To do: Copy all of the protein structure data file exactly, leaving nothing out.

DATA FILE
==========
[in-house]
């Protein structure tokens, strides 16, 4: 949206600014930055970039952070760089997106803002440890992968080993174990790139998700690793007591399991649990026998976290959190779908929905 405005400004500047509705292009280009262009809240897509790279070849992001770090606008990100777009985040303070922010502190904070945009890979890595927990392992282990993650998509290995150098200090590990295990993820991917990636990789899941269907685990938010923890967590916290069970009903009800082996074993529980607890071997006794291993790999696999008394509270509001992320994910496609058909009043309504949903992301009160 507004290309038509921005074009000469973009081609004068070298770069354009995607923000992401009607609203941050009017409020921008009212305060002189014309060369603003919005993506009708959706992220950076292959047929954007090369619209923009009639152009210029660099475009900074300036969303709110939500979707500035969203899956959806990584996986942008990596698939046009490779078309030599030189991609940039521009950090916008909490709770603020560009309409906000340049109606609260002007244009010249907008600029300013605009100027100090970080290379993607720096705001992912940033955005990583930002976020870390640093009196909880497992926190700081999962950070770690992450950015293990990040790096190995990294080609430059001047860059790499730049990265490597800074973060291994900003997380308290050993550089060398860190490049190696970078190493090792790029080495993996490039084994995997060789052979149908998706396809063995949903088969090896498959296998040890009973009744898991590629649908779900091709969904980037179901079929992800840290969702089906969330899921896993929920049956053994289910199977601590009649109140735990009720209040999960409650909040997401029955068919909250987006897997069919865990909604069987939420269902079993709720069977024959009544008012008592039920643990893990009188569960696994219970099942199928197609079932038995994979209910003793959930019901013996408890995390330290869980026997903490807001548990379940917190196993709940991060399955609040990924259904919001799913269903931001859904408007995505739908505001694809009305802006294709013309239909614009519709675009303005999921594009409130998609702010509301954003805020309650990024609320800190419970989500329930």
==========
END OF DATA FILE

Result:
[in-house]
């Protein structure tokens, strides 16, 4: 949206600014930055970039952070760089997106803002440890992968080993174990790139998700690793007591399991649990026998976290959190779908929905 405005400004500047509705292009280009262009809240897509790279070849992001770090606008990100777009985040303070922010502190904070945009890979890595927990392992282990993650998509290995150098200090590990295990993820991917990636990789899941269907685990938010923890967590916290069970009903009800082996074993529980607890071997006794291993790999696999008394509270509001992320994910496609058909009043309504949903992301009160 507004290309038509921005074009000469973009081609004068070298770069354009995607923000992401009607609203941050009017409020921008009212305060002189014309060369603003919005993506009708959706992220950076292959047929954007090369619209923009009639152009210029660099475009900074300036969303709110939500979707500035969203899956959806990584996986942008990596698939046009490779078309030599030189991609940039521009950090916008909490709770603020560009309409906000340049109606609260002007244009010249907008600029300013605009100027100090970080290379993607720096705001992912940033955005990583930002976020870390640093009196909880497992926190700081999962950070770690992450950015293990990040790096190995990294080609430059001047860059790499730049990265490597800074973060291994900003997380308290050993550089060398860190490049190696970078190493090792790029080495993996490039084994995997060789052979149908998706396809063995949903088969090896498959296998040890009973009744898991590629649908779900091709969904980037179901079929992800840290969702089906969330899921896993929920049956053994289910199977601590009649109140735990009720209040999960409650909040997401029955068919909250987006897997069919865990909604069987939420269902079993709720069977024959009544008012008592039920643990893990009188569960696994219970099942199928197609079932038995994979209910003793959930019901013996408890995390330290869980026997903490807001548990379940917190196993709940991060399955609040990924259904919001799913269903931001859904408007995505739908505001694809009305802006294709013309239909614009519709675009303005999921594009409130998609702010509301954003805020309650990024609320800190419970989500329930």